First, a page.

Lenovo X201 Tablet review – week 2
This is my first follow up post after my first impressions, which went up ten days ago now. I’m using the X201 as my main machine on the road, at work and around the house, so it’s getting to the stage now where I know it reasonably well.
Pimping my ride
I’ve done a few upgrades in the last week or so:
- An extra 2GB of RAM, bringing the total up to 4GB. I’d previously noted that 2GB was a bit stingy, and I had an extra 2GB on order when I last wrote. Of course when it arrived it immediately rubbed my face in the fact that 32bit Windows 7 really doesn’t deal well with any more than 3GB. Time for another upgrade then…
- Windows 7 x64 (Ultimate). I’ve been a bit cautious about using x64 fearing issues with with drivers (and particularly driver signing). That said, I’ve been running Server 2008 x64 on my garage box for a while now without any snags, and the recently arrived ThinkPad Edge machines I got for the office also had Windows 7 x64 so it was time for a change. I didn’t want to blow away the supplied system though, and 250GB was a bit of a squeeze, so for a bit of space (and speed)…
- A Seagate Momentus 500GB 7200rpm. This drive is big and fast. I contemplated a large SSD, but felt that 256GB wouldn’t be large enough, and the price of 512GB SSDs is still stratospheric. Seagate claim that the Momentus only uses 0.05% more power than a regular 5400rpm drive, and it doesn’t seem like a power hog (but it does feel quick). It also works with the ‘airbag protection’ mechanism, which was at one time the sole preserve of Hitachi/IBM drives.
I think it needed all three upgrades to unshackle this machine’s capability, but it now really does feel fast and responsive.
Plugged in, not charging
I committed the cardinal sin of not waiting a full 12 hours for the battery to charge when I first got the machine, so I feel that I only have myself to blame for subsequent issues. But it was new, and shiny, and I needed it.
Anyway, battery management seemed to be a complete game of chance for the first week or so. The machine would regularly fail to charge, and battery life indicators would swing quite dramatically.
The update to Windows 7 x64 (or the clean install process) seemed to bring things back onto an even keel, and I had a bit more confidence that I could get 3, maybe even 4 hours out of the 8 cell battery. Then yesterday it basically refused to charge past 43%. I’ve now updated the BIOS, and it seems to be behaving, but this power management bugbear goes back to the early days of Vista, so I’m somewhat shocked that the shipping BIOS for a machine this new would still suffer.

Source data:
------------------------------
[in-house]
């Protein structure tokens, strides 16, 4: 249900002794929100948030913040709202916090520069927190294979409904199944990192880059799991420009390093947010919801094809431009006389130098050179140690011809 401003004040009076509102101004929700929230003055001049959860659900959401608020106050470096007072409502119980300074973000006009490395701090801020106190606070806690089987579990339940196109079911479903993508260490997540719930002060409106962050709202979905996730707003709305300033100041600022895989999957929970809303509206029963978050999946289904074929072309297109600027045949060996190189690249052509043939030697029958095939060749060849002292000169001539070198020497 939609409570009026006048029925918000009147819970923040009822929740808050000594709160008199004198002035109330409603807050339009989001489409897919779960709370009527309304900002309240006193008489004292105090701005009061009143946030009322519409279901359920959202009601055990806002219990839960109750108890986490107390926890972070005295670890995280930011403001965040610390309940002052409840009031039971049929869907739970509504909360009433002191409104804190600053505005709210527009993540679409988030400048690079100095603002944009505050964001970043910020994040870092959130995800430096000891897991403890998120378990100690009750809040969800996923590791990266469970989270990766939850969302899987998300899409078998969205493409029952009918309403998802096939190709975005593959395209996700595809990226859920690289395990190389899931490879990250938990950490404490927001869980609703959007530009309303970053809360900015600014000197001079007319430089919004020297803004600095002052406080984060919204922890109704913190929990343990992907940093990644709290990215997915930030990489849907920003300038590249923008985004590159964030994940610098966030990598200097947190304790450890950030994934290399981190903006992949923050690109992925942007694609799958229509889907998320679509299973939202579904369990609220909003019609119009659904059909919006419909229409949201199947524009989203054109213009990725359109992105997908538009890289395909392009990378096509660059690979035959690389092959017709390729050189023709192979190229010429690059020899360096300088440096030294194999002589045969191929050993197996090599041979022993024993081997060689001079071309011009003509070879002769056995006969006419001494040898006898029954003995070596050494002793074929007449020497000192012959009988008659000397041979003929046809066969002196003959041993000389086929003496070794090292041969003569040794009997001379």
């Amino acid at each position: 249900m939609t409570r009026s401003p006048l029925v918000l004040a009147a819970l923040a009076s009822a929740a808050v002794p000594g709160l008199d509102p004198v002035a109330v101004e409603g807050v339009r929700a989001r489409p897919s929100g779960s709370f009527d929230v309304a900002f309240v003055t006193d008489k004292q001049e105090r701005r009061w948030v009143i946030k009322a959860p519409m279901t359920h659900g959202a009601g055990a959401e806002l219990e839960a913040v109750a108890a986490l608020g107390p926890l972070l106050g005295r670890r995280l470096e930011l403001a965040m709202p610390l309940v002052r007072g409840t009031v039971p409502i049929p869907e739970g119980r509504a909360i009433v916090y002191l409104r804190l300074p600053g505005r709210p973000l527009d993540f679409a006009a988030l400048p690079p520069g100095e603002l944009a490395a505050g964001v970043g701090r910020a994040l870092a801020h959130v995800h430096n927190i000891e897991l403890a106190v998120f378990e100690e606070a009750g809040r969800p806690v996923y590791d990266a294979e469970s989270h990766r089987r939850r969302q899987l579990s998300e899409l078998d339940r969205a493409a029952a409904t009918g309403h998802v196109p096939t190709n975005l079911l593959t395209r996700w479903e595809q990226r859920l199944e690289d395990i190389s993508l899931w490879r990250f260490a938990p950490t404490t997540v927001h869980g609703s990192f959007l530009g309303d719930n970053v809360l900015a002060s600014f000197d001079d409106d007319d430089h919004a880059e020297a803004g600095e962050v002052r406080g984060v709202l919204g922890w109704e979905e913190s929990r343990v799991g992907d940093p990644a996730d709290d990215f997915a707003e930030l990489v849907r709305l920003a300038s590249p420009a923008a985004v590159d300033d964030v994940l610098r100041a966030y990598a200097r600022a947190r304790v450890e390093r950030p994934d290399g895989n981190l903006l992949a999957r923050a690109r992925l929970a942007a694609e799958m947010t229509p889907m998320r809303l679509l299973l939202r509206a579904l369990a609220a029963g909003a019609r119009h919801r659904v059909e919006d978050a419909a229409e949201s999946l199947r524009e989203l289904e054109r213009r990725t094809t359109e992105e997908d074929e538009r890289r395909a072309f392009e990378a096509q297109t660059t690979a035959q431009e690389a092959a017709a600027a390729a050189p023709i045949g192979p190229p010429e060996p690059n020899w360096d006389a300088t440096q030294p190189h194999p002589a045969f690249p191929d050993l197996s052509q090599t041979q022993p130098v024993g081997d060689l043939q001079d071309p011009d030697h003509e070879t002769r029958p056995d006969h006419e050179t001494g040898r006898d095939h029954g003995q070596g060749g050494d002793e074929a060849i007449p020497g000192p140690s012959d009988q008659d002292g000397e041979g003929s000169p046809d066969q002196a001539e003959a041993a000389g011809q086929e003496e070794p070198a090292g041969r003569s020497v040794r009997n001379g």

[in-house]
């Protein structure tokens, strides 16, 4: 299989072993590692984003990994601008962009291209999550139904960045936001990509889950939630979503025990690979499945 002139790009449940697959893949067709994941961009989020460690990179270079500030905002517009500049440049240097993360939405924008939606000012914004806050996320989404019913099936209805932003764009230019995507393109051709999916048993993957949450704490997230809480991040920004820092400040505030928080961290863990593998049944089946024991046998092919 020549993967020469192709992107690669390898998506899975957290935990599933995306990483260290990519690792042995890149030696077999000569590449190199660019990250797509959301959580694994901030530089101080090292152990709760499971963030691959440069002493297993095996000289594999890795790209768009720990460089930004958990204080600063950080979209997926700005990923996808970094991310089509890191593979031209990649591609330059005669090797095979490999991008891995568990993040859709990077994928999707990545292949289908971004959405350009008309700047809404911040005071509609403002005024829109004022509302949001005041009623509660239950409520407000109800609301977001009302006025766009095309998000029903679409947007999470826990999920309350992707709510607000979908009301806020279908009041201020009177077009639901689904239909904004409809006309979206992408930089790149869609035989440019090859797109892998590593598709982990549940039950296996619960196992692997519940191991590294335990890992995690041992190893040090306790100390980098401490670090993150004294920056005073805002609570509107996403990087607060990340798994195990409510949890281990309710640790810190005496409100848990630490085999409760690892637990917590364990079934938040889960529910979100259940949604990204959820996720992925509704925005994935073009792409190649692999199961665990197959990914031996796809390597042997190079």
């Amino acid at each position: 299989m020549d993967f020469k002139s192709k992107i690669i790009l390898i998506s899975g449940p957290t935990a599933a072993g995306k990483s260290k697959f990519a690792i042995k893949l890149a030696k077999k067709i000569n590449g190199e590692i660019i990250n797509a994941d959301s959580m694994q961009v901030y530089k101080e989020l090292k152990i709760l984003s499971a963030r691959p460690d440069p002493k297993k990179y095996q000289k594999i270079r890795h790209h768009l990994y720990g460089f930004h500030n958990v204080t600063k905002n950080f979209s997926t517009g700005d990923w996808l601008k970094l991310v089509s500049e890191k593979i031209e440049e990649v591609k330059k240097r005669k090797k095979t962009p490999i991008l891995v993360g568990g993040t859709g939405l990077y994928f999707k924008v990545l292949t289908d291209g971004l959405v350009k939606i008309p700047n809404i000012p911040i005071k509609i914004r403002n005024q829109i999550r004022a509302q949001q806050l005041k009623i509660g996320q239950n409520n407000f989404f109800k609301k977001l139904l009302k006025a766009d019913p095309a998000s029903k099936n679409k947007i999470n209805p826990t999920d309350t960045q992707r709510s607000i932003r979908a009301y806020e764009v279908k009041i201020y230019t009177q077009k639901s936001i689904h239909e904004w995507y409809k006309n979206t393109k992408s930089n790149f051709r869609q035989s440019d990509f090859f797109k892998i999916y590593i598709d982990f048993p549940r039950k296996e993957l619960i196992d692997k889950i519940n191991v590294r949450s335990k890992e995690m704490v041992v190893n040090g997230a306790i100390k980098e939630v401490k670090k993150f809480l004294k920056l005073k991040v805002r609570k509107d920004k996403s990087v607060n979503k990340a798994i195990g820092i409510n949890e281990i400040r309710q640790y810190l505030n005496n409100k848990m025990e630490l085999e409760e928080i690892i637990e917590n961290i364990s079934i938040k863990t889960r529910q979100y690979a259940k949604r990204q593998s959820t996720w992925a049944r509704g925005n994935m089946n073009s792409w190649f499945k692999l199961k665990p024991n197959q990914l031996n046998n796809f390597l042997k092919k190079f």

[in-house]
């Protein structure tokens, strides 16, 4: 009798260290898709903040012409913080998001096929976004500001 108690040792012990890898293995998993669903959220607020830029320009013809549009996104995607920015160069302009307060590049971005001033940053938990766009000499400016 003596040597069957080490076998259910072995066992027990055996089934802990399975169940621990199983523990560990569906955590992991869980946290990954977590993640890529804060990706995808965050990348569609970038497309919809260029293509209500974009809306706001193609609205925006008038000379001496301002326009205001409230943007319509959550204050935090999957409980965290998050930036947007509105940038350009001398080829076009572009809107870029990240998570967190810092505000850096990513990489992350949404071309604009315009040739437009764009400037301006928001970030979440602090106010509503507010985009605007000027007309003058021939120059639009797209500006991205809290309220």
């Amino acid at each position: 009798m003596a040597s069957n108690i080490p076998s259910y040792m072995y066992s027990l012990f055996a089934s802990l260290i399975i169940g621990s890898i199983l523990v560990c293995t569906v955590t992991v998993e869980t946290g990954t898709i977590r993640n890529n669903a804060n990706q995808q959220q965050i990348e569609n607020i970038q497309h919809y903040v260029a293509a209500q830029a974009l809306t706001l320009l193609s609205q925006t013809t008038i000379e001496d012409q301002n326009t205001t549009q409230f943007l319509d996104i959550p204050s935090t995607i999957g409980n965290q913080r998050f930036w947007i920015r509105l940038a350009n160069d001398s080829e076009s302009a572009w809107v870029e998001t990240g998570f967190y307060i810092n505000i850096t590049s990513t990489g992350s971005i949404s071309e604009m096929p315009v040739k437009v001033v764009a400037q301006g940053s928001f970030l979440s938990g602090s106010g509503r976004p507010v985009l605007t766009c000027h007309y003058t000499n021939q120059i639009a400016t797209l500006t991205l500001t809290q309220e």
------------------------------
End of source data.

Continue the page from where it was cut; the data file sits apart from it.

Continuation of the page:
I continue to be impressed by the GigE, which seems more useful than ever when paired up with a really fast drive.
The Lenovo comms utility seems to have been the only driver that has refused to install properly since the x64 upgrade. To be honest I’m not missing it as the default Windows 7 network management works well enough and doesn’t have me tearing my hair out at seemingly random radio on/off actions.
The bump is on the wrong side
After a bit of investigation I turned up an answer to my issue with ‘Display cannot switch to secondary portrait with this configuration‘. It seems that it’s all to do with the position of the WiFi/3G antennae and the proximity of them to the body when the screen is used in tablet mode. Lenovo, I have a suggestion – put the antenna hump on the left hand side.
Since the clean install/upgrade to Windows 7 x64 resume from sleep seems to be more reliable and robust than it was before, and it also doesn’t start playing paused videos, which was a niggle before.
I had a go at playing some HD (720p) video, which to be honest didn’t look that much more impressive that SD, but barely tickled the available resources. There was certainly no need to go into a battery sapping energy management configuration (though it was nice to turn up screen brightness, which seems to suffer more than my old s10e – maybe because of the tablet sensor stuff acting as a filter).
I also tried some video transcoding, which seemed impressively fast, though Divx Plus doesn’t give FPS data like the old Dr Divx. With a fast network and drive it’s almost worth copying stuff to and from this machine for transcoding.
The upgrades that I did were relatively cheap (about £100) and have transformed the machine. It really does feel pretty top class now, and I’m looking forward to continued use as my main machine for work and travel.
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Tags: 3G, lenovo, review, tablet, thinkpad, WWAN, x201, x201t